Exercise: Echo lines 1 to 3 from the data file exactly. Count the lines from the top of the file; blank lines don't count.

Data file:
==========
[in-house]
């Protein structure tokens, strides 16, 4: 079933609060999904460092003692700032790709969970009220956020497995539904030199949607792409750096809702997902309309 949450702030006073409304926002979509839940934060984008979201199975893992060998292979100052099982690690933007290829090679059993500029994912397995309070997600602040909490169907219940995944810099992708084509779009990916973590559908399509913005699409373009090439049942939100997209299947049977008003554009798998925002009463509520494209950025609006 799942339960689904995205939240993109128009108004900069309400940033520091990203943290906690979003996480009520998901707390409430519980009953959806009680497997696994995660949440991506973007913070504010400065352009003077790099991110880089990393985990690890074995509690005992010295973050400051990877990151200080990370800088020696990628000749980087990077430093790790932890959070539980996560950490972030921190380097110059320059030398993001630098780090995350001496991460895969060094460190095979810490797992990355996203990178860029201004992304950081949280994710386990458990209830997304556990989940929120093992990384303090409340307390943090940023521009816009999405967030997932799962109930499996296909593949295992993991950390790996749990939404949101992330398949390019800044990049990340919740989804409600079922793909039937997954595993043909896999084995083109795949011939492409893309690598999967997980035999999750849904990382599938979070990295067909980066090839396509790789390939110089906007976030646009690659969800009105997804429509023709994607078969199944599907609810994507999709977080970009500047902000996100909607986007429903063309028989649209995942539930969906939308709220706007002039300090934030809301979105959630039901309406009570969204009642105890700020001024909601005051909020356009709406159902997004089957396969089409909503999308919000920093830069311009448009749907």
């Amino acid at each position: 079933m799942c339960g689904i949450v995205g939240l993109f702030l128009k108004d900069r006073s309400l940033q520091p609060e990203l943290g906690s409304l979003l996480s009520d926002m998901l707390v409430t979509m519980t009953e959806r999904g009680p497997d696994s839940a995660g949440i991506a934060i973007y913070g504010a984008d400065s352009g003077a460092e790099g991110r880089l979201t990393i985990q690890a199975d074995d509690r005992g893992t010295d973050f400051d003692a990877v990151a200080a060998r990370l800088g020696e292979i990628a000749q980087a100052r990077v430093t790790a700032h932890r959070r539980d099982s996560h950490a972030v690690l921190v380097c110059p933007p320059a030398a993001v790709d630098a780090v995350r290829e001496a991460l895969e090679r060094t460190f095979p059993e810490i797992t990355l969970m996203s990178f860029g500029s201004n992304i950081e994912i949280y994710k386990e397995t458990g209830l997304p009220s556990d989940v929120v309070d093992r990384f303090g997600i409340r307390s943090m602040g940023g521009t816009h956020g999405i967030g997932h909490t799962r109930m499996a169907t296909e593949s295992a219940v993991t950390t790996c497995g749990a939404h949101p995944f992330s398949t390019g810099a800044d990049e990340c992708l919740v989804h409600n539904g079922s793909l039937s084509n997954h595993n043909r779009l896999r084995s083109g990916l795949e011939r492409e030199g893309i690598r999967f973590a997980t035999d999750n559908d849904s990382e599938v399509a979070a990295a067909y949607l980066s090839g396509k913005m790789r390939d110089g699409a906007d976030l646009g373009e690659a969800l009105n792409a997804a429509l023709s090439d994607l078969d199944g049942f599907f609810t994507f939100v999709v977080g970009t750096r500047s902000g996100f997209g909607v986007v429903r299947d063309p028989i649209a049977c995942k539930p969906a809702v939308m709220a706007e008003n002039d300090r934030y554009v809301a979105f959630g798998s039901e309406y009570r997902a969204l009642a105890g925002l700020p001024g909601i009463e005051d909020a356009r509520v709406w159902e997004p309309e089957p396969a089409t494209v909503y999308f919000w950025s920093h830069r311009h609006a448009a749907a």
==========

[in-house]
């Protein structure tokens, strides 16, 4: 079933609060999904460092003692700032790709969970009220956020497995539904030199949607792409750096809702997902309309 949450702030006073409304926002979509839940934060984008979201199975893992060998292979100052099982690690933007290829090679059993500029994912397995309070997600602040909490169907219940995944810099992708084509779009990916973590559908399509913005699409373009090439049942939100997209299947049977008003554009798998925002009463509520494209950025609006 799942339960689904995205939240993109128009108004900069309400940033520091990203943290906690979003996480009520998901707390409430519980009953959806009680497997696994995660949440991506973007913070504010400065352009003077790099991110880089990393985990690890074995509690005992010295973050400051990877990151200080990370800088020696990628000749980087990077430093790790932890959070539980996560950490972030921190380097110059320059030398993001630098780090995350001496991460895969060094460190095979810490797992990355996203990178860029201004992304950081949280994710386990458990209830997304556990989940929120093992990384303090409340307390943090940023521009816009999405967030997932799962109930499996296909593949295992993991950390790996749990939404949101992330398949390019800044990049990340919740989804409600079922793909039937997954595993043909896999084995083109795949011939492409893309690598999967997980035999999750849904990382599938979070990295067909980066090839396509790789390939110089906007976030646009690659969800009105997804429509023709994607078969199944599907609810994507999709977080970009500047902000996100909607986007429903063309028989649209995942539930969906939308709220706007002039300090934030809301979105959630039901309406009570969204009642105890700020001024909601005051909020356009709406159902997004089957396969089409909503999308919000920093830069311009448009749907």
């Amino acid at each position: 079933m799942c339960g689904i949450v995205g939240l993109f702030l128009k108004d900069r006073s309400l940033q520091p609060e990203l943290g906690s409304l979003l996480s009520d926002m998901l707390v409430t979509m519980t009953e959806r999904g009680p497997d696994s839940a995660g949440i991506a934060i973007y913070g504010a984008d400065s352009g003077a460092e790099g991110r880089l979201t990393i985990q690890a199975d074995d509690r005992g893992t010295d973050f400051d003692a990877v990151a200080a060998r990370l800088g020696e292979i990628a000749q980087a100052r990077v430093t790790a700032h932890r959070r539980d099982s996560h950490a972030v690690l921190v380097c110059p933007p320059a030398a993001v790709d630098a780090v995350r290829e001496a991460l895969e090679r060094t460190f095979p059993e810490i797992t990355l969970m996203s990178f860029g500029s201004n992304i950081e994912i949280y994710k386990e397995t458990g209830l997304p009220s556990d989940v929120v309070d093992r990384f303090g997600i409340r307390s943090m602040g940023g521009t816009h956020g999405i967030g997932h909490t799962r109930m499996a169907t296909e593949s295992a219940v993991t950390t790996c497995g749990a939404h949101p995944f992330s398949t390019g810099a800044d990049e990340c992708l919740v989804h409600n539904g079922s793909l039937s084509n997954h595993n043909r779009l896999r084995s083109g990916l795949e011939r492409e030199g893309i690598r999967f973590a997980t035999d999750n559908d849904s990382e599938v399509a979070a990295a067909y949607l980066s090839g396509k913005m790789r390939d110089g699409a906007d976030l646009g373009e690659a969800l009105n792409a997804a429509l023709s090439d994607l078969d199944g049942f599907f609810t994507f939100v999709v977080g970009t750096r500047s902000g996100f997209g909607v986007v429903r299947d063309p028989i649209a049977c995942k539930p969906a809702v939308m709220a706007e008003n002039d300090r934030y554009v809301a979105f959630g798998s039901e309406y009570r997902a969204l009642a105890g925002l700020p001024g909601i009463e005051d909020a356009r509520v709406w159902e997004p309309e089957p396969a089409t494209v909503y999308f919000w950025s920093h830069r311009h609006a448009a749907a």